Arnold v. Forshey et al, No. 4:2015cv00345 - Document 15 (N.D. Ohio 2015)

Court Description: Memorandum of Opinion and Order For the reasons set forth herein, this action is dismissed pursuant to 28 U.S.C. § 1915A. Plaintiff's pending motions (ECF Nos. 2 , 9 and 13 ) are denied as moot. The Court certifies, pursuant to 28 U.S.C. § 1915(a)(3), that an appeal from this decision could not be taken in good faith. Judge Benita Y. Pearson on 7/29/2015. (JLG)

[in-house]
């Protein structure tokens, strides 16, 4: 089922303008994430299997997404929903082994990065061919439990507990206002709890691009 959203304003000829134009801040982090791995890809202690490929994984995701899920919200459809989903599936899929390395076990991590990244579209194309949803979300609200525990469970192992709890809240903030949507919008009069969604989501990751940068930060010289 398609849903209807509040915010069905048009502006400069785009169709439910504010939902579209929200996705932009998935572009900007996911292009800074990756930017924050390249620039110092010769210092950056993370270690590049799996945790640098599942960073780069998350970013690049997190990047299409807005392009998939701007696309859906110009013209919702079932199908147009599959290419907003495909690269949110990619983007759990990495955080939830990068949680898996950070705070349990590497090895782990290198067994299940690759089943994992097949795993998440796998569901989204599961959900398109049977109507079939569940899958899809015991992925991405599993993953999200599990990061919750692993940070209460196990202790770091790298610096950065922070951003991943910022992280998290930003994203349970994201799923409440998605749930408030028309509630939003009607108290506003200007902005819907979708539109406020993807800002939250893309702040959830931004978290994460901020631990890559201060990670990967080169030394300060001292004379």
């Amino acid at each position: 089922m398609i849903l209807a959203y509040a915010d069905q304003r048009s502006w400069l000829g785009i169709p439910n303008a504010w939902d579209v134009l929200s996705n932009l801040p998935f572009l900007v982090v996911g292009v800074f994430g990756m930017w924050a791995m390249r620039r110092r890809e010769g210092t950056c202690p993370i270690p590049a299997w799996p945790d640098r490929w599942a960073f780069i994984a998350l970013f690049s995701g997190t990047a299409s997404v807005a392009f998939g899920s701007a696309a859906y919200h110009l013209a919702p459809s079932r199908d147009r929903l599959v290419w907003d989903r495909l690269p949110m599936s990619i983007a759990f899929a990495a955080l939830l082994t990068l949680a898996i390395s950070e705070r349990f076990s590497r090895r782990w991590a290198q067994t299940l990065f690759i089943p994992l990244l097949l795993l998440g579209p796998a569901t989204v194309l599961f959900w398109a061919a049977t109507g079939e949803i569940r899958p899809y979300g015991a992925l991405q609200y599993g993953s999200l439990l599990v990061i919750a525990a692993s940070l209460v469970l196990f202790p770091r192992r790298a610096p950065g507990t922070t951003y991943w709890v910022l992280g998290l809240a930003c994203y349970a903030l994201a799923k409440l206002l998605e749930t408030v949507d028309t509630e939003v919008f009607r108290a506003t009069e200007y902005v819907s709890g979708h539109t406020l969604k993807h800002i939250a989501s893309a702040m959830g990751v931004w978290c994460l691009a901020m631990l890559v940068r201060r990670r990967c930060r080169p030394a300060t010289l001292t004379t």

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Arnold v. Forshey et al Doc. 15 PEARSON, J. UNITED STATES DISTRICT COURT NORTHERN DISTRICT OF OHIO EASTERN DIVISION RALPH ARNOLD, Plaintiff, v. JAY FORSHEY, Warden, et al., Defendants. ) ) ) ) ) ) ) ) ) CASE NO. 4:15CV0345 JUDGE BENITA Y. PEARSON MEMORANDUM OF OPINION AND ORDER On February 23, 2015, Pro Se Plaintiff Ralph Arnold, an inmate at the Ohio State Penitentiary (“OSP”), filed this 42 U.S.C. § 1983 action against the following Defendants: OSP Warden Jay Forshey, OSP Deputy Warden Charmaine Bracy, OSP Rules Infraction Board (“RIB”) Chairman Lt. Debra Drummond, OSP Warden Assistant Laura Gardner, and Ohio Department of Rehabilitation and Correction Director Gary C. Mohr. On March 18, 2015, Plaintiff filed a Motion for Leave to File the Attached Amended Complaint (ECF No. 3) and a Motion for a Temporary Restraining Order and Preliminary Injunction (ECF No. 4). Following a telephonic hearing on March 30, 2015, the Motion for a Temporary Restraining Order and Preliminary Injunction was denied. See Memorandum of Opinion and Order (ECF No. 8). The Court also granted the Motion for Leave. See Minutes of Proceedings dated March 30, 2015. I. Background In the Amended Complaint (ECF No. 14), Plaintiff alleges that, on December 9, 2014, he was placed in the Segregation Unit at OSP “for an alleged rule violation involving a C/O.” ECF (4:15CV0345) No. 14 at PageID #: 148. He was found guilty of a rules violation on December 16, 2014, and placed in the Local Control (“LC”) unit, with 90 days recreation restriction. Plaintiff complains that the LC unit is not in an area separate from the Segregation Unit, and that his placement in LC is “illegal.” ECF No. 14 at PageID #: 148. He makes general allegations that the finding against him was unsupported and not in accordance with due process. Plaintiff further alleges, in summary terms, that he has been denied access to legal mail, personal property, and cell cleaning. He objects to having been placed on a behavior plan. Documents relating to the RIB proceedings and related appeals, attached to the Amended Complaint (ECF No. 14-1), reflect that Plaintiff waived his right to attend the RIB hearing, at which he was found to have stabbed a corrections officer in the neck—near fatally—when the officer was in the process of removing Plaintiff’s handcuffs. The finding was based on video evidence and two shanks recovered from the scene. Plaintiff asserts claims under the Fourth, Fifth, Eighth and Fourteenth Amendments. II. Standard of Review A district court is expressly authorized to dismiss any civil action filed by a prisoner seeking relief from a governmental officer or entity, as soon as possible after docketing, if the court concludes that the pleading fails to state a claim upon which relief may be granted, or if the prisoner seeks monetary relief from a defendant who is immune from such relief. 28 U.S.C. § 1915A; Siller v. Dean, No. 99-5323, 2000 WL 145167, at *2 (6th Cir. Feb.1, 2000). A cause of action fails to state a claim upon which relief may be granted when it lacks “plausibility in th[e] complaint.” Bell Atlantic Corp. v. Twombly, 550 U.S. 544, 564 (2007). A pleading must contain a “short and plain statement of the claim showing that the pleader is 2 (4:15CV0345) entitled to relief.” Ashcroft v. Iqbal , 556 U.S. 662, 677-78 (2009) (quoting Fed. R. Civ. P. 8(a)(2)). The factual allegations in the pleading must be sufficient to raise the right to relief above the speculative level on the assumption that all the allegations in the complaint are true. Twombly, 550 U.S. at 555. Plaintiff is not required to include detailed factual allegations, but must provide more than “an unadorned, the-defendant-unlawfully-harmed-me accusation.” Iqbal, 556 U.S. at 678. A pleading that offers legal conclusions or a simple recitation of the elements of a cause of action will not meet this pleading standard. Id. Principles requiring generous construction of pro se pleadings are not without limits. See Wells v. Brown, 891 F.2d 591, 594 (6th Cir. 1989); Beaudett v. City of Hampton, 775 F.2d 1274, 1277 (4th Cir. 1985). A complaint must contain either direct or inferential allegations respecting all the material elements of some viable legal theory to satisfy federal notice pleading requirements. See Schied v. Fanny Farmer Candy Shops, Inc., 859 F.2d 434, 437 (6th Cir. 1988). District courts are not required to conjure up questions never squarely presented to them or to construct full blown claims from sentence fragments. Beaudett, 775 F.2d at 1278. To do so would require the “courts to explore exhaustively all potential claims of a pro se plaintiff . . . [and] would . . . transform the district court from its legitimate advisory role to the improper role of an advocate seeking out the strongest arguments and most successful strategies for a party.” Id. III. Law and Analysis There are no allegations contained in the Amended Complaint (ECF No. 14) even suggesting a factual basis for claims under the Fourth, Fifth or Fourteenth Amendments. 3 (4:15CV0345) Moreover, the Amended Complaint (ECF No. 14) does not contain allegations sufficient to support an Eighth Amendment claim for relief. Punishment may not be “barbarous” nor may it contravene society’s “evolving standards of decency.” Rhodes v. Chapman, 452 U.S. 337, 346 (1981). The Eighth Amendment, therefore, prohibits conduct by prison officials that involves the “unnecessary and wanton infliction of pain.” Ivey v. Wilson, 832 F.2d 950, 954 (6th Cir. 1987) (per curiam) (quoting Rhodes, 452 U.S. at 346). This does not, however, mandate that a prisoner be free from discomfort or inconvenience during his incarceration. Id. Prisoners cannot “expect the amenities, conveniences and services of a good hotel.” Harris v. Fleming, 839 F.2d 1232, 1235 (7th Cir. 1988); see Thaddeus–X v. Blatter, 175 F.3d 378, 405 (6th Cir. 1999) (en banc) (Suhrheinrich, J., concurring in part and dissenting in part). The Eighth Amendment affords the constitutional minimum protection against conditions of confinement which constitute health threats, but does not address those conditions which cause the prisoner to feel merely uncomfortable or which cause aggravation or annoyance. Hudson v. McMillian, 503 U.S. 1, 9-10 (1992) (requiring extreme or grave deprivation). In sum, even liberally construed, the Amended Complaint (ECF No. 14) sets forth essentially conclusory and otherwise insufficient claims. Harden-Bey v. Rutter, 524 F.3d 789, 796 (6th Cir. 2008) (“conclusory allegations of unconstitutional conduct” are insufficient to support a claim). Furthermore, the hearing conducted by the Court on Plaintiff’s Motion for a Temporary Restraining Order and Preliminary Injunction (ECF No. 4) established, without dispute, that Plaintiff: stabbed the corrections officer; has been provided materials to clean his 4 (4:15CV0345) cell twice per week; can mail and has freely mailed documents for filing with the Court; can obtain return of his television and CD player by complying with the behavior plan that was understandably imposed upon him; and, is afforded one hour of recreation five days per week. IV. Conclusion Based on the foregoing, this action is dismissed pursuant to 28 U.S.C. § 1915A. Plaintiff’s pending motions (ECF Nos. 2, 9 and 13) are denied as moot. The Court certifies, pursuant to 28 U.S.C. § 1915(a)(3), that an appeal from this decision could not be taken in good faith.1 IT IS SO ORDERED. July 29, 2015 Date 1 /s/ Benita Y. Pearson Benita Y. Pearson United States District Judge 28 U.S.C. § 1915(a)(3) provides: An appeal may not be taken in forma pauperis if the trial court certifies in writing that it is not taken in good faith. 5